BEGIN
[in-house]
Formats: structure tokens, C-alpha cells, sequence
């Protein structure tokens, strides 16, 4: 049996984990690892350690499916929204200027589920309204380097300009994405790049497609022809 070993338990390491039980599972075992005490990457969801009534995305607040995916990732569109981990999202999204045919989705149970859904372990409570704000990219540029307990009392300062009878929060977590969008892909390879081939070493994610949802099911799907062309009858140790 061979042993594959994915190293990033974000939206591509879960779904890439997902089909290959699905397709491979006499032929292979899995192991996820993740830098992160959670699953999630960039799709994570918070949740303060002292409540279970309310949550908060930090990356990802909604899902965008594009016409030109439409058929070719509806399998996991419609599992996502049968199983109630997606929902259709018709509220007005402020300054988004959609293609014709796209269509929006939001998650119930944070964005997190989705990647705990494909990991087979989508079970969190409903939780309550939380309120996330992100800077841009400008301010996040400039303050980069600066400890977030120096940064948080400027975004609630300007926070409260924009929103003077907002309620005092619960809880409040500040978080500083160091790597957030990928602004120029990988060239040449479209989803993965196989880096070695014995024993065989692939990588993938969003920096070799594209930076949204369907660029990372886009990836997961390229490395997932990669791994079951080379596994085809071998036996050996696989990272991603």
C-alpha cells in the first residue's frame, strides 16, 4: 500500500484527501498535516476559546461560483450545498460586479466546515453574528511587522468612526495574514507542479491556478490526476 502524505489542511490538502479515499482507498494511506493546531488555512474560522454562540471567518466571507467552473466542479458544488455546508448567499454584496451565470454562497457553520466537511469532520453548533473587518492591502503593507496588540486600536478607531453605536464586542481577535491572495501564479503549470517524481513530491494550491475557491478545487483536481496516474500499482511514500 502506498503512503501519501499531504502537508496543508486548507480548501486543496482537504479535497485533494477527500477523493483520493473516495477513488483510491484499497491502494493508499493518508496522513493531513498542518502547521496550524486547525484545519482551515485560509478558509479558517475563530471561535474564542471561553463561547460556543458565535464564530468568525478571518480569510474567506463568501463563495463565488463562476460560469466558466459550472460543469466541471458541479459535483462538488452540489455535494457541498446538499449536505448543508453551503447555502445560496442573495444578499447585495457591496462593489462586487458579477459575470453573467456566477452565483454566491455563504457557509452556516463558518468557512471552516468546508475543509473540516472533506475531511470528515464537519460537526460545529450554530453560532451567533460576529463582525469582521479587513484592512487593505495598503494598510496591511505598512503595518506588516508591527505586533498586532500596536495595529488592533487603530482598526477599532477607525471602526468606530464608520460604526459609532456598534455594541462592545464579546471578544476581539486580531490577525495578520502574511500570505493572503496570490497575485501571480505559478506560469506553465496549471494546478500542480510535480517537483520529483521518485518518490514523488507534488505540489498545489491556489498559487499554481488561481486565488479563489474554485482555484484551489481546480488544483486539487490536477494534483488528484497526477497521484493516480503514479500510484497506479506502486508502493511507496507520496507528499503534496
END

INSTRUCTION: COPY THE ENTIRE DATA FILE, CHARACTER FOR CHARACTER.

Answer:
[in-house]
Formats: structure tokens, C-alpha cells, sequence
């Protein structure tokens, strides 16, 4: 049996984990690892350690499916929204200027589920309204380097300009994405790049497609022809 070993338990390491039980599972075992005490990457969801009534995305607040995916990732569109981990999202999204045919989705149970859904372990409570704000990219540029307990009392300062009878929060977590969008892909390879081939070493994610949802099911799907062309009858140790 061979042993594959994915190293990033974000939206591509879960779904890439997902089909290959699905397709491979006499032929292979899995192991996820993740830098992160959670699953999630960039799709994570918070949740303060002292409540279970309310949550908060930090990356990802909604899902965008594009016409030109439409058929070719509806399998996991419609599992996502049968199983109630997606929902259709018709509220007005402020300054988004959609293609014709796209269509929006939001998650119930944070964005997190989705990647705990494909990991087979989508079970969190409903939780309550939380309120996330992100800077841009400008301010996040400039303050980069600066400890977030120096940064948080400027975004609630300007926070409260924009929103003077907002309620005092619960809880409040500040978080500083160091790597957030990928602004120029990988060239040449479209989803993965196989880096070695014995024993065989692939990588993938969003920096070799594209930076949204369907660029990372886009990836997961390229490395997932990669791994079951080379596994085809071998036996050996696989990272991603």
C-alpha cells in the first residue's frame, strides 16, 4: 500500500484527501498535516476559546461560483450545498460586479466546515453574528511587522468612526495574514507542479491556478490526476 502524505489542511490538502479515499482507498494511506493546531488555512474560522454562540471567518466571507467552473466542479458544488455546508448567499454584496451565470454562497457553520466537511469532520453548533473587518492591502503593507496588540486600536478607531453605536464586542481577535491572495501564479503549470517524481513530491494550491475557491478545487483536481496516474500499482511514500 502506498503512503501519501499531504502537508496543508486548507480548501486543496482537504479535497485533494477527500477523493483520493473516495477513488483510491484499497491502494493508499493518508496522513493531513498542518502547521496550524486547525484545519482551515485560509478558509479558517475563530471561535474564542471561553463561547460556543458565535464564530468568525478571518480569510474567506463568501463563495463565488463562476460560469466558466459550472460543469466541471458541479459535483462538488452540489455535494457541498446538499449536505448543508453551503447555502445560496442573495444578499447585495457591496462593489462586487458579477459575470453573467456566477452565483454566491455563504457557509452556516463558518468557512471552516468546508475543509473540516472533506475531511470528515464537519460537526460545529450554530453560532451567533460576529463582525469582521479587513484592512487593505495598503494598510496591511505598512503595518506588516508591527505586533498586532500596536495595529488592533487603530482598526477599532477607525471602526468606530464608520460604526459609532456598534455594541462592545464579546471578544476581539486580531490577525495578520502574511500570505493572503496570490497575485501571480505559478506560469506553465496549471494546478500542480510535480517537483520529483521518485518518490514523488507534488505540489498545489491556489498559487499554481488561481486565488479563489474554485482555484484551489481546480488544483486539487490536477494534483488528484497526477497521484493516480503514479500510484497506479506502486508502493511507496507520496507528499503534496